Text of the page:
Nobel prizes are announced over a week in October and the award ceremony is today, December 10th (“It’s already tomorrow in Australia”). There is an interesting story of the how C. V. Raman (of Raman effect) booked his ticket to Stockholm for the December 10th award ceremony even before the announcement because he was confident of winning the prize!

I got this dataset from “Awesome JSON Datasets” repo at https://github.com/jdorfman/awesome-json-datasets

Nobel Prize dataset has three data files:

  • Laureates  — contains the profile of each laureate.

  • Country — List of countries and the country code

 

  • Prize — the list of each prize by year and the winner grouped together.

The prize document has an ID that links to the individual winner document in the laureate document. Let’s look at Nobel Laureates.  First, you notice, the prizes information is PLURAL and is stored in an array.  One person or an organization can win more than one prize. Let’s look at who all have won more than one prize.

Task 1.  How many have won more than one Nobel prizes?

Query 1: Simply UNNEST the laureates array to get the individual prize winners’ object and then simply determine and filter by the length of the array.  There is one entry per prize.  For more on array handling and UNNEST operations, see the article: Working with JSON Arrays in N1QL.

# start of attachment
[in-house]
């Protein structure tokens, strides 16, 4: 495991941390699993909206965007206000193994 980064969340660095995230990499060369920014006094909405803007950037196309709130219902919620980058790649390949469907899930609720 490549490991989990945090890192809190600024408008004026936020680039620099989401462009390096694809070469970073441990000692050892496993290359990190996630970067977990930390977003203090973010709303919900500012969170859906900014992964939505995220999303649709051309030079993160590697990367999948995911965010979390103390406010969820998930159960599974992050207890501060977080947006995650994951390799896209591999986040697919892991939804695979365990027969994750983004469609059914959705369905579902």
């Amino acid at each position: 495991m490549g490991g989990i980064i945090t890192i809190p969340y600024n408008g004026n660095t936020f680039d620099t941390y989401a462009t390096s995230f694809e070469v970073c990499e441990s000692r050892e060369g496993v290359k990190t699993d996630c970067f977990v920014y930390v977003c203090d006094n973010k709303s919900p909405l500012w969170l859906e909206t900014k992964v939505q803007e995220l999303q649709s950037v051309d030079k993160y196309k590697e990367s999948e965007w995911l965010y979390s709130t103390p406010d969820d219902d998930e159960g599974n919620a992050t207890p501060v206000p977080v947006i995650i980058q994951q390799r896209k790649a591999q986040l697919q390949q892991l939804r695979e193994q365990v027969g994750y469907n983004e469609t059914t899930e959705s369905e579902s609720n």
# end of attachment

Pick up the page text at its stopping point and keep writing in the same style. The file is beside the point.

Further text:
Task 2:  Determine which country has produced the highest number of Nobel winners.

Query 2: Simply unnest laureates and group by the field bornCountry.

Now, there are 33 winners without a country or origin… What’s going on here?

These seem to be international organizations and then a couple of winners whose data is missing bornCountry.

Task 3: How many have come from India.

Query 3: Nobel prizes have been awarded since 1901, but India got its independence in 1947. Until 1947, the born country has “British India” as the label.   Let’s do an extended search.

Some surprising results!  In addition to the well known Indian Nobel Laureates, a couple of famous UK winners, including Rudyard Kipling, were born in India. There is only one winner who wasn’t born in India but died there: Mother Theresa.

Let’s find out the categories.

Task 4: Create a stacked graph of top 7 countries to win Nobel Prizes with categofy

Results (Subset for brevity)

 

 

 

 

From this, let’s create a stacked-column graph of top-7 countries and show the prizes by category.

 

 

 

 

 

 

 

All these data manipulations are for fun and learning. But, the progress and peace these winners have made sans borders.

You can download the dataset and Couchbase. Then ask your own interesting questions and answer them!

Posted by Keshav Murthy

Keshav Murthy is a Vice President at Couchbase R&D. Previously, he was at MapR, IBM, Informix, Sybase, with more than 20 years of experience in database design & development. He lead the SQL and NoSQL R&D team at IBM Informix. He has received two President's Club awards at Couchbase, two Outstanding Technical Achievement Awards at IBM. Keshav has a bachelors degree in Computer Science and Engineering from the University of Mysore, India, holds eight US patents.

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